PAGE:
It is only in Kenya where thieves and raiders who have fleeced the public are allowed to walk free in streets, form political parties and even sit in Public Accounts Committees of Parliament to blame new thieves of the same crimes for which their own cases are still pending in courts! It is only in Kenya where thieves are allowed to negotiate with the Anti Corruption Authority even though warrants of arrests had been issued on them internationally. In other words, it is perhaps only in Kenya where if you have cash, you don’t have to go to court. You can give up a few of your property or cash like Kamlesh Pattni or Mr. Karmani and all your transgressions will be forgiven by the Anti- Corruption Chief and the Finance Minister without consulting the Attorney General or the Minister for Justice even though these responsibilities are within the latter’s dockets!

The reason the past week was rare and refreshing was simply because the political public behavior had drastically changed from what we have been accustomed to. In the past, Raila Odinga’s statement would have been blasted in some remote corners of Mt. Kenya or Muingi as being anti- Kibaki or anti- PNU. He would probably have been called upon to resign if he was unhappy with the way Kibaki was running the government. He would have been reminded of collective responsibility among the cabinet of which he was a member. He would have been reminded that he was the coordinator and supervisor of all government departments and therefore instead of whining, he should act on graft!

It is this closing of ranks by the top three coalition partners that informed President Kibaki’s position on corruption when he chaired the cabinet meeting later last week. Instead of blasting his ministers for criticizing his government, he supported the stand taken by Raila Odinga, Kalonzo Musyoka and Martha Karua.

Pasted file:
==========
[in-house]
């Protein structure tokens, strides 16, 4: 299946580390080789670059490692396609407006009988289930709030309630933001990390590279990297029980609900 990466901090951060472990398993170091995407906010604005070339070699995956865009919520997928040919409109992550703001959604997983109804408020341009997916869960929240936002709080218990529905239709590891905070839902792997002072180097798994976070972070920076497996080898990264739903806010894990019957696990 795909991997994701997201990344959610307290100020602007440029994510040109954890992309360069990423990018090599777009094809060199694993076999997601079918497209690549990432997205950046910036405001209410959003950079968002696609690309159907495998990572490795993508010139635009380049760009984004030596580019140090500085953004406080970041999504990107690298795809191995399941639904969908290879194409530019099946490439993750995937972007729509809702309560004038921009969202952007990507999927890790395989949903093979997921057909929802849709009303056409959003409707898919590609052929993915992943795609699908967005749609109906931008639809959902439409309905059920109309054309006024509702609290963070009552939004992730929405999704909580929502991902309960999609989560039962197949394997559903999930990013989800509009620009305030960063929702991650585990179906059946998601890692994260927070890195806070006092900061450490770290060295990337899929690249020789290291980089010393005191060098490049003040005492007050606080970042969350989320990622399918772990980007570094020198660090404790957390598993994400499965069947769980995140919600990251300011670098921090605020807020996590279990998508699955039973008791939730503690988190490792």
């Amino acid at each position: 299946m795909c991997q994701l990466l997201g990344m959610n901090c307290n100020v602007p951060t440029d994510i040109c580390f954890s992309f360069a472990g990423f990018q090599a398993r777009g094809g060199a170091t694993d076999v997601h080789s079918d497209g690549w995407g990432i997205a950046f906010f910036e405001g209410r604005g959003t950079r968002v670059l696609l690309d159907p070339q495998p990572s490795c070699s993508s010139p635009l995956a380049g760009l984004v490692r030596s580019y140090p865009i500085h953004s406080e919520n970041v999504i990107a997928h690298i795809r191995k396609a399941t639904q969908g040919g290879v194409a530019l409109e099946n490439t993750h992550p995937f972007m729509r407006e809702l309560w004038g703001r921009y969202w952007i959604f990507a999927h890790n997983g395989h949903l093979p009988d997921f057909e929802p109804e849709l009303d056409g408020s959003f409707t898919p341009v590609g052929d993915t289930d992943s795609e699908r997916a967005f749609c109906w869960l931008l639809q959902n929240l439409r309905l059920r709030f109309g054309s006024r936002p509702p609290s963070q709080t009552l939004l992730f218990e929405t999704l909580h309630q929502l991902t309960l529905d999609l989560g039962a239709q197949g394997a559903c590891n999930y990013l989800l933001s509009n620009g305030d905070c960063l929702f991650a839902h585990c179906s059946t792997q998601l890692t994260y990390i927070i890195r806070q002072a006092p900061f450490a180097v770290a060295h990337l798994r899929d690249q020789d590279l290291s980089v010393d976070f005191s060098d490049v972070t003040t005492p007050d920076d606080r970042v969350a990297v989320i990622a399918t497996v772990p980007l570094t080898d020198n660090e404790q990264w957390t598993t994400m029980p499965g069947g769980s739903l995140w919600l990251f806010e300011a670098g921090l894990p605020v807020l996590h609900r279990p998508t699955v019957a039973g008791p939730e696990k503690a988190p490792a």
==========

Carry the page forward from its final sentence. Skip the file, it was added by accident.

Now that the President, his Prime Minister, Vice President and Justice Minister, have spoken, does this seal the fate of Amos Kimunya, Uhuru Kenyatta, Otieno Kajwang and Munyes who are currently being probed by different committees of Parliament?

Will Amos Wako, General Ali and Aaron Ringera outfits wake up to the reality and do their job now that the political will seems to be responding to public outcry against impunity when it comes to corruption? Will the government reign in on the Police Force and Kenya Revenue Authority for topping the list of corrupt institutions in Kenya?

Can Aaron Ringera continue to cling to a job he has demonstrated again and again that he is incapable of doing? If today Kenyans woke up to find that the government has closed down Integrity House, how many Kenyans will shed tears and miss the outfit?

Kalonzo Musyoka thinks that Aaron Ringera should get on with the real job rather than producing glossy reports and strategies for donors and stop holding endless anti-corruption seminars in posh coastal resorts. Will Ringera heed this friendly fire or will whine as usual about his toothlessness?

What about that Mutava Musyimi outfit that sunk Ks 400 million in the first two years without anything to show for it under the pretext of educating Kenyans on corruption? Can the man of cloth turned honorable MP stand up and account for the cash?